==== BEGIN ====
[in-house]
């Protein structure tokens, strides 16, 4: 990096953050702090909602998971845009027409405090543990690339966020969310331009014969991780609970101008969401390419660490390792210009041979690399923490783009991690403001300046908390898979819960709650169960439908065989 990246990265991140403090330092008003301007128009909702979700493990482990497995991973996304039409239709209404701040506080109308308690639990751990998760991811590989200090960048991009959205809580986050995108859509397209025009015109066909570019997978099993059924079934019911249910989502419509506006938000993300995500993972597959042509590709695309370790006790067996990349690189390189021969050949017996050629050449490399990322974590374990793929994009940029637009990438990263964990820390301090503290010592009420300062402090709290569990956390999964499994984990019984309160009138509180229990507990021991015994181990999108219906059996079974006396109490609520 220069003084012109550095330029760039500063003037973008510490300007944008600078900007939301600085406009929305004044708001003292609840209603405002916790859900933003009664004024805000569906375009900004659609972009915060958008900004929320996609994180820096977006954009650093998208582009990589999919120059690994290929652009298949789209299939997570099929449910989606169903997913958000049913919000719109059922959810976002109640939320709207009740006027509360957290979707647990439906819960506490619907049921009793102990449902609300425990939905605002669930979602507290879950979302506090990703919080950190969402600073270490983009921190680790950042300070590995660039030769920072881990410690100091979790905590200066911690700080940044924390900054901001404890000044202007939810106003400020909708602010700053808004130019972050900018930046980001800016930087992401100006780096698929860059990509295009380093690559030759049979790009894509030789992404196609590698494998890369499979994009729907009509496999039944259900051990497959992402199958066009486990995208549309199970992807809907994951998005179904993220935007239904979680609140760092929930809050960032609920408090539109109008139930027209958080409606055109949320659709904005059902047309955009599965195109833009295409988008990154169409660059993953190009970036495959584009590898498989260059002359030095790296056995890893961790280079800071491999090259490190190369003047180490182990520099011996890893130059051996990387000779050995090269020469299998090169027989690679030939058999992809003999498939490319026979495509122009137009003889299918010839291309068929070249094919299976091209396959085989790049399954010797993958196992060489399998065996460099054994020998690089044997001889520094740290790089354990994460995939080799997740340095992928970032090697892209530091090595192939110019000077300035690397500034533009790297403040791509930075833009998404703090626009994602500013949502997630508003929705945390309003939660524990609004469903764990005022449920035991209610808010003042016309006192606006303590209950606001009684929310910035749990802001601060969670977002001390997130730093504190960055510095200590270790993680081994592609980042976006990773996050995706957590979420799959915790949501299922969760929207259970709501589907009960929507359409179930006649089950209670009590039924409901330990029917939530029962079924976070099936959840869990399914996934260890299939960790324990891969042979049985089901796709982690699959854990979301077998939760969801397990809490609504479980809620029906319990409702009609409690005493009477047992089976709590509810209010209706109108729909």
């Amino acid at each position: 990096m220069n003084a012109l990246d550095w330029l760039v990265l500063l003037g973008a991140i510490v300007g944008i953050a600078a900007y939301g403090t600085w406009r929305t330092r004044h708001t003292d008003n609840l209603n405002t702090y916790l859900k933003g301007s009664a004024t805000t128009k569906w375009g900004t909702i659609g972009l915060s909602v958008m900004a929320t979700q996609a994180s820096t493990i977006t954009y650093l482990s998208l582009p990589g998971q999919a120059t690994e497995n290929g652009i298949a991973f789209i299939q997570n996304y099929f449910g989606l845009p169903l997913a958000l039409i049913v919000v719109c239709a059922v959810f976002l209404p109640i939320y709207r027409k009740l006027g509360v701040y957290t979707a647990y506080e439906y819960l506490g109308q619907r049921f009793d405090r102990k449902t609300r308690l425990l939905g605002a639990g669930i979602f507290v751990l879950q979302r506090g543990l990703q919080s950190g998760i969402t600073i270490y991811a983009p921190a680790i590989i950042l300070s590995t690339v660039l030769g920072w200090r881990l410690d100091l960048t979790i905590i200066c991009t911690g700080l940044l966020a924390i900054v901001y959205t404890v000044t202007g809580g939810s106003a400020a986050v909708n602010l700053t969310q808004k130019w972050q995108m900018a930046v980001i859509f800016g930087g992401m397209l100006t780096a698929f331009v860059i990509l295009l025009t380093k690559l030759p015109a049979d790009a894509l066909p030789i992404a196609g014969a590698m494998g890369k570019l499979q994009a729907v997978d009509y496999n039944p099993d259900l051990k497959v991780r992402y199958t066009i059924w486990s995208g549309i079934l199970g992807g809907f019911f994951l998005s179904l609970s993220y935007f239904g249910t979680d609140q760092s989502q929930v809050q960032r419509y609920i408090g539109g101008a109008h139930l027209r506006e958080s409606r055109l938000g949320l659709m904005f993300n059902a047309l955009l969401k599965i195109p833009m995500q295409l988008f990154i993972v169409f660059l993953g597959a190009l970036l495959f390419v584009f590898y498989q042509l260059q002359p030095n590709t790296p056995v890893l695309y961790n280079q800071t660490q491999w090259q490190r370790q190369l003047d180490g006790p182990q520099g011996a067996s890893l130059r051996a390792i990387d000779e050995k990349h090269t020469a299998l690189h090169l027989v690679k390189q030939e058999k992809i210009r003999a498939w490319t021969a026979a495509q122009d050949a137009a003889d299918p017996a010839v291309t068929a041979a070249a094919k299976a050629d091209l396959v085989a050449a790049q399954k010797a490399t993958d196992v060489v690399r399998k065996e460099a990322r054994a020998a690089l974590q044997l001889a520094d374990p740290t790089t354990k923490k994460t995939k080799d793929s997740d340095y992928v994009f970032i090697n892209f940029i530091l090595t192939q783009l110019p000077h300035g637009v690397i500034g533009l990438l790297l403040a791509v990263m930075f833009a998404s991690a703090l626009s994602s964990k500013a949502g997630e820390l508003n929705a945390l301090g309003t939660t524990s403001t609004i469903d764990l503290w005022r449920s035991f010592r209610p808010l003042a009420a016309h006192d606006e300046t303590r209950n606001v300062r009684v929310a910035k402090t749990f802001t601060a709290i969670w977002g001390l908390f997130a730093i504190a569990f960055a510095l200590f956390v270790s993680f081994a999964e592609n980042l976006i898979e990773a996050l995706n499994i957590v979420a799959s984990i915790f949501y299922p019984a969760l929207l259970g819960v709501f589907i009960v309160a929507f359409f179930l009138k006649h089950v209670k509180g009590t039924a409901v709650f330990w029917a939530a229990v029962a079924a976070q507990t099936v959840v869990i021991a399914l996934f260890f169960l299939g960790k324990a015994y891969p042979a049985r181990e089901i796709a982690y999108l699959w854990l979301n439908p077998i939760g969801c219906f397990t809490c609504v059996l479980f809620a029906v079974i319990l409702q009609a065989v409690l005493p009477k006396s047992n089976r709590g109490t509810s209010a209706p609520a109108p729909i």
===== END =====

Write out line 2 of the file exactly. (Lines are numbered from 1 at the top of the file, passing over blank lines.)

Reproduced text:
């Protein structure tokens, strides 16, 4: 990096953050702090909602998971845009027409405090543990690339966020969310331009014969991780609970101008969401390419660490390792210009041979690399923490783009991690403001300046908390898979819960709650169960439908065989 990246990265991140403090330092008003301007128009909702979700493990482990497995991973996304039409239709209404701040506080109308308690639990751990998760991811590989200090960048991009959205809580986050995108859509397209025009015109066909570019997978099993059924079934019911249910989502419509506006938000993300995500993972597959042509590709695309370790006790067996990349690189390189021969050949017996050629050449490399990322974590374990793929994009940029637009990438990263964990820390301090503290010592009420300062402090709290569990956390999964499994984990019984309160009138509180229990507990021991015994181990999108219906059996079974006396109490609520 220069003084012109550095330029760039500063003037973008510490300007944008600078900007939301600085406009929305004044708001003292609840209603405002916790859900933003009664004024805000569906375009900004659609972009915060958008900004929320996609994180820096977006954009650093998208582009990589999919120059690994290929652009298949789209299939997570099929449910989606169903997913958000049913919000719109059922959810976002109640939320709207009740006027509360957290979707647990439906819960506490619907049921009793102990449902609300425990939905605002669930979602507290879950979302506090990703919080950190969402600073270490983009921190680790950042300070590995660039030769920072881990410690100091979790905590200066911690700080940044924390900054901001404890000044202007939810106003400020909708602010700053808004130019972050900018930046980001800016930087992401100006780096698929860059990509295009380093690559030759049979790009894509030789992404196609590698494998890369499979994009729907009509496999039944259900051990497959992402199958066009486990995208549309199970992807809907994951998005179904993220935007239904979680609140760092929930809050960032609920408090539109109008139930027209958080409606055109949320659709904005059902047309955009599965195109833009295409988008990154169409660059993953190009970036495959584009590898498989260059002359030095790296056995890893961790280079800071491999090259490190190369003047180490182990520099011996890893130059051996990387000779050995090269020469299998090169027989690679030939058999992809003999498939490319026979495509122009137009003889299918010839291309068929070249094919299976091209396959085989790049399954010797993958196992060489399998065996460099054994020998690089044997001889520094740290790089354990994460995939080799997740340095992928970032090697892209530091090595192939110019000077300035690397500034533009790297403040791509930075833009998404703090626009994602500013949502997630508003929705945390309003939660524990609004469903764990005022449920035991209610808010003042016309006192606006303590209950606001009684929310910035749990802001601060969670977002001390997130730093504190960055510095200590270790993680081994592609980042976006990773996050995706957590979420799959915790949501299922969760929207259970709501589907009960929507359409179930006649089950209670009590039924409901330990029917939530029962079924976070099936959840869990399914996934260890299939960790324990891969042979049985089901796709982690699959854990979301077998939760969801397990809490609504479980809620029906319990409702009609409690005493009477047992089976709590509810209010209706109108729909």